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Toonzone @ MCM London May 2018 – “Full Metal Panic! Invisible Victory” Screening/Shouji Gatou Q&A


On both the Saturday and Sunday of the convention, Shouji Gatou attended panels at which the first dubbed episode (presented by FunimationNow) of Full Metal Panic! Invisible Victory was screened. Although the episode was the same for both days, MC Jeremy Graves from Anime Limited presented a Q&A after each screening that were different, with interpreting provided by Bethan Jones. The two sessions worked separately but were also designed to complement each other. As such, we will be presenting both in this article.


Gatou thanked fans for attending the event, quipping that he had probably come the farthest though. Asked what he made of getting to see the first episode in English, he was impressed that the English cast sounded so close to the Japanese one and thinks the military jargon sounds cooler in English.

This was his first time visiting London, commenting he thinks it’s a beautiful city and particularly enjoyed Covent Garden. He feels Japanese cities are messy in comparison, whilst London is full of historical brick/stone buildings.

His interest and knowledge of real world militaries initially grew out of a fondness for military action films. Eventually he sourced information from Japanese books and publications in addition to consulting friends who work in the Japanese defence forces.  However, when using all of this as inspiration for writing Full Metal Panic! he placed entertainment ahead of military facts.

Asked to describe the series for those who have never read or watched it, he summarised that a former child soldier who is also a member of a secret organization infiltrates a Japanese high school where he meets a special girl. Together they are pursued and fight and through their adventures together he starts to become more human again.

There is not a single character whom he specifically relates to in the cast but Gatou noted that some believe a writer’s villains are a comment on their inner darkness, before quipping that their handling of romance scenes likewise speaks of their own experience in relationships.

Concerning the long gap since the airing of The Second Raid, he noted that the original novels ended in 2010 but it took time to arrange everything to continue the anime adaptation, with Invisible Victory having been worked on for the past three years. He is impressed that despite the long gap the production team hit the ground running returning to these characters.

Full Metal Panic! receiving an adaptation was his gateway into anime production and he is thankful it has allowed him to work on other anime productions.

No plans currently for any more episodes of Amagi Brilliant Park but he’d like to do more if the option became available.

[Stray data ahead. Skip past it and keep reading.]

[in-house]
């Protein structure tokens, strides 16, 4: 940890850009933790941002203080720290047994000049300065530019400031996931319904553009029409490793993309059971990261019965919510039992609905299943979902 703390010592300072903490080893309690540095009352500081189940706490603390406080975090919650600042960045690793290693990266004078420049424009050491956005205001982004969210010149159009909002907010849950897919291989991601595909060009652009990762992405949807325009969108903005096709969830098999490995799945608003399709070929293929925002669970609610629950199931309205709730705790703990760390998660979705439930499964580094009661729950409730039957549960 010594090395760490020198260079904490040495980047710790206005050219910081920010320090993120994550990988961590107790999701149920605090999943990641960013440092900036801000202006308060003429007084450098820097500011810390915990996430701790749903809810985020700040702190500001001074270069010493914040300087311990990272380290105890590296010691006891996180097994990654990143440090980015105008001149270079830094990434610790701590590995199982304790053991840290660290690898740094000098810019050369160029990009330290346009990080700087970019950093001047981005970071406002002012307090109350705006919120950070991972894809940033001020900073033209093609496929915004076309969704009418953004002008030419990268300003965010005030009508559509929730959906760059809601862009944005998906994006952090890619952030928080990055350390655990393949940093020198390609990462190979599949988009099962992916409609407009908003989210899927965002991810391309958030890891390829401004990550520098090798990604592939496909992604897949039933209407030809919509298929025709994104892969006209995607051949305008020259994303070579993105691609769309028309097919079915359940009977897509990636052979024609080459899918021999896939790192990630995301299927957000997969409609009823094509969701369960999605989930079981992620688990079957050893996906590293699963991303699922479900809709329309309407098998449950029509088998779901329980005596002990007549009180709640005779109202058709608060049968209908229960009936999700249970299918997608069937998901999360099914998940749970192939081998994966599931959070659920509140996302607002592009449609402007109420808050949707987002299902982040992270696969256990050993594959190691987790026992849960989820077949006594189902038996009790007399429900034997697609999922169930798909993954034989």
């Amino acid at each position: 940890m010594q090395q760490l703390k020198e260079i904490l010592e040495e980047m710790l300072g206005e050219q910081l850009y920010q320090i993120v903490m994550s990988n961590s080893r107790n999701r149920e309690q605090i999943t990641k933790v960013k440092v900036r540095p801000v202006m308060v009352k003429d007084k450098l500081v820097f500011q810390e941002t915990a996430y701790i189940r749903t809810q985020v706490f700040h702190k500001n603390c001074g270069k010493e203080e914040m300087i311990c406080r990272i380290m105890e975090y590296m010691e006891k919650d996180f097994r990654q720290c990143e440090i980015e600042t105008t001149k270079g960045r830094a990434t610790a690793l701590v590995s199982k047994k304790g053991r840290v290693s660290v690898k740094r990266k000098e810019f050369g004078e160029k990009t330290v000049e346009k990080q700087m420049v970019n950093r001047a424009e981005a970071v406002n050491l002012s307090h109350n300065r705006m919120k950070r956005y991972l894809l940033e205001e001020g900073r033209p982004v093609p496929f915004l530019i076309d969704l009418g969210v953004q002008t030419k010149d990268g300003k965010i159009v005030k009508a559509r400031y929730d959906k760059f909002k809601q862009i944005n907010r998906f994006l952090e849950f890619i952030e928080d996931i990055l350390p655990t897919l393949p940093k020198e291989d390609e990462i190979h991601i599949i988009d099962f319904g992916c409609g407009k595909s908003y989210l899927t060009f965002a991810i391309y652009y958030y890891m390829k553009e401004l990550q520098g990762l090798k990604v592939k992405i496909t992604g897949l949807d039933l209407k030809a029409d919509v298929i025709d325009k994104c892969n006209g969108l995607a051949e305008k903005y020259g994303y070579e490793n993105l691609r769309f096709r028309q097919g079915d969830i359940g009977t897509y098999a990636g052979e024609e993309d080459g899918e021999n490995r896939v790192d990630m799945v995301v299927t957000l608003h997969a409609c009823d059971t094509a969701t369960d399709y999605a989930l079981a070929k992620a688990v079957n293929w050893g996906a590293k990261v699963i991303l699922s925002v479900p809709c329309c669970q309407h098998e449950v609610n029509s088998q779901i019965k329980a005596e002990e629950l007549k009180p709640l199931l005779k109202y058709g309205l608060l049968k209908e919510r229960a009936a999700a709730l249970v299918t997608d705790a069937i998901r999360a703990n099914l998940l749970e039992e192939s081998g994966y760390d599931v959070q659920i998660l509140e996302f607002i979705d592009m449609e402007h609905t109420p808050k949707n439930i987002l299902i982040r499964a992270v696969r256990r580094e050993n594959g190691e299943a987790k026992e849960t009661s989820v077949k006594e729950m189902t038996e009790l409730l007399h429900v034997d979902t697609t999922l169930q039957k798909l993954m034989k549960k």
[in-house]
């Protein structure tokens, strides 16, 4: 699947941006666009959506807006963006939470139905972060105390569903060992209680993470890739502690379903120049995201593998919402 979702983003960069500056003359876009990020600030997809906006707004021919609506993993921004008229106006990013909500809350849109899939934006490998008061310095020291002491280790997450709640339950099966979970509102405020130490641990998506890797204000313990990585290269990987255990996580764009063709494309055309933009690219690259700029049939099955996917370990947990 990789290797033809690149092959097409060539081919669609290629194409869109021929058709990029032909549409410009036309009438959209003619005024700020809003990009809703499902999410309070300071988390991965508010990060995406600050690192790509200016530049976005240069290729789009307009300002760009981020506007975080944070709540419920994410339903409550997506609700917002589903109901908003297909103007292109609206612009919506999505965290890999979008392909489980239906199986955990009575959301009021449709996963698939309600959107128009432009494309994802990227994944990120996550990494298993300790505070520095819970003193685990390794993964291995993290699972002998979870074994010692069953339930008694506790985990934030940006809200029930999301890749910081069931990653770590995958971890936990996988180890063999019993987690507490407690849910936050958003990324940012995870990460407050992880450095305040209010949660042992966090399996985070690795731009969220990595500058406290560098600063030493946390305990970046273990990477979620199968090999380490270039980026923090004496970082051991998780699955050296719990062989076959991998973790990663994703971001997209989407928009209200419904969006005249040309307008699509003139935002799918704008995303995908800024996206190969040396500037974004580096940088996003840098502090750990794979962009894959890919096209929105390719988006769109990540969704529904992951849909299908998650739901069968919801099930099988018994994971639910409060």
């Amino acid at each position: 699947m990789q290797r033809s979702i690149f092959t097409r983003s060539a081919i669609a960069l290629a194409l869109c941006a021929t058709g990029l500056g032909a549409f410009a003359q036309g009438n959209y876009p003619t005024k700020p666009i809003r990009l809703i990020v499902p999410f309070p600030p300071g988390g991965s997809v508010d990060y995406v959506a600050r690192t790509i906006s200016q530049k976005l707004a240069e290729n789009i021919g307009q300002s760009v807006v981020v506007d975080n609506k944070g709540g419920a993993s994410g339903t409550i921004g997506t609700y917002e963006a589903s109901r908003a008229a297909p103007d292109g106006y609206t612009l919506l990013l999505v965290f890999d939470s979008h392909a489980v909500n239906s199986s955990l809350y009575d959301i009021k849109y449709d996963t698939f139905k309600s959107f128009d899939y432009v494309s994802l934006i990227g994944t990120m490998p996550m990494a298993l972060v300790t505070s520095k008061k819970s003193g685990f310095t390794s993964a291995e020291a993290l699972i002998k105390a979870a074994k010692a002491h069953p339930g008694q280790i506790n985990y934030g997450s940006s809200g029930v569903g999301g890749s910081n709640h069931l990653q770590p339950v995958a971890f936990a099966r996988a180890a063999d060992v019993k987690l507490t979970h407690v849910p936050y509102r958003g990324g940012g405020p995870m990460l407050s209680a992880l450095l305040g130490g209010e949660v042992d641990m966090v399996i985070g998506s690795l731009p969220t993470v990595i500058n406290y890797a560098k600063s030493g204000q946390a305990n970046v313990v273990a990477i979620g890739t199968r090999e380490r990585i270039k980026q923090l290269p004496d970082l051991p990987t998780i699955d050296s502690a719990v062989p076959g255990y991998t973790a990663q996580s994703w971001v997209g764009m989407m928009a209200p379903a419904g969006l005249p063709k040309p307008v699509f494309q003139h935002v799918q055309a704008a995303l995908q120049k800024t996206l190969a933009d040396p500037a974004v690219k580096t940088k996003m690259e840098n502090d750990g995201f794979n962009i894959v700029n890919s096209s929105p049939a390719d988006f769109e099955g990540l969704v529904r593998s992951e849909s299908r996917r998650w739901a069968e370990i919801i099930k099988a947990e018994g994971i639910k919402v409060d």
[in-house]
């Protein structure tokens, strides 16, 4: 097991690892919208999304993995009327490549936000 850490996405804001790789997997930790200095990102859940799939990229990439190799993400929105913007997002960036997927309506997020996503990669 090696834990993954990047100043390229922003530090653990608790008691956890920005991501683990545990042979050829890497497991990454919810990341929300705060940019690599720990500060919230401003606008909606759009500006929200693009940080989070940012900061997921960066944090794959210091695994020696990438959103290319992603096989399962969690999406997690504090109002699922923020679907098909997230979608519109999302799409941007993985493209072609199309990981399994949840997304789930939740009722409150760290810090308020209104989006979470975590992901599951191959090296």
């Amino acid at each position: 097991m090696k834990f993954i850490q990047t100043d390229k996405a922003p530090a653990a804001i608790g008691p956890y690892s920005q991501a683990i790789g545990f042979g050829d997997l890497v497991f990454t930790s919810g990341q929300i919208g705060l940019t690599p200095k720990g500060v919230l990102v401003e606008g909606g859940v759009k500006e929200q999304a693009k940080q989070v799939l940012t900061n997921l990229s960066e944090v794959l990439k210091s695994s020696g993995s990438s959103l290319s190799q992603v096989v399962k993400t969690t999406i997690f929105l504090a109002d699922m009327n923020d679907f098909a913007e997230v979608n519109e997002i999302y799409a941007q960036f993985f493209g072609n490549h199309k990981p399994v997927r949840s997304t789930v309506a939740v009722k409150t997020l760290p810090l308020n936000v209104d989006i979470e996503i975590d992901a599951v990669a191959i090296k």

Asked how it had been to meet fans the previous day, Gatou replied he was surprised and honoured to find he had so many passionate fans in the UK.

The first anime he ever saw was The Moomins. Quizzed on a favourite all time TV series or movie- “Die Hard.” The two most random fan gifts he has received are a tie between a hand-knitted Bonta-kun and some Japanese liquor.

Although he wrote short stories at age 19, it would not be until a few years later that he decided it was a career he wished to pursue and began sending writing samples to different places.  His specific writing process requires him to disconnect from the flow of information. He leaves his phone at home and takes a word processor to a café to work free from distractions. Switching between light hearted and heavier content between scenes comes easy to him as he finds it boring to only write one. So a comedic scene may serve as the necessary antidote to a long action scene or vice-versa.

On working on an adaptation of someone else’s creation vs his own, he employs essentially the same philosophy for both. He appreciates there are things that work in prose that don’t in animation and always tries to be respectful to fans.

If he had to choose one character to be his friend in his own high school days he would choose Kaname, citing her as lively.

On favourite FMP!  OPs and EDs, he believes Invisible Victory’s ‘Even…if’ and ‘yes’, both by Tamaru Yamada, are his current favourites and both fitting for a robot anime.

Asked by a fan who has read the novels what kind of warning he might give to those watching the anime instead, Gatou opined that was a tough one before cryptically saying he expect they may be shocked by what is to come and to remember that Kaname is the heroine of the story.

On returning with a brand new FMP! story, he feels that Sousuke and Kaname are the heart of FMP! and thus he’d first need to conceive of a story he believes in which involves them.

Concerning the importance of OPs in anime, he feels they are important as they essentially have to sell audiences on a show in a short time span and give them an idea of what to expect. With Invisible Victory specifically, Yamada read all of the novels to ensure the lyrics she wrote fit themes of the story. He is grateful to her for such passion and commitment.

The final question concerned the heavily comedic of Fumoffu. Gatou revealed that the scenarios within came from comedic FMP! short stories he originally wrote for Dragon Magazine. The anime version was the first season produced by Kyoto Animation and he feels circumstances proved just right for all involved parties to produce something great.

Read our interview with Shouji Gatou here.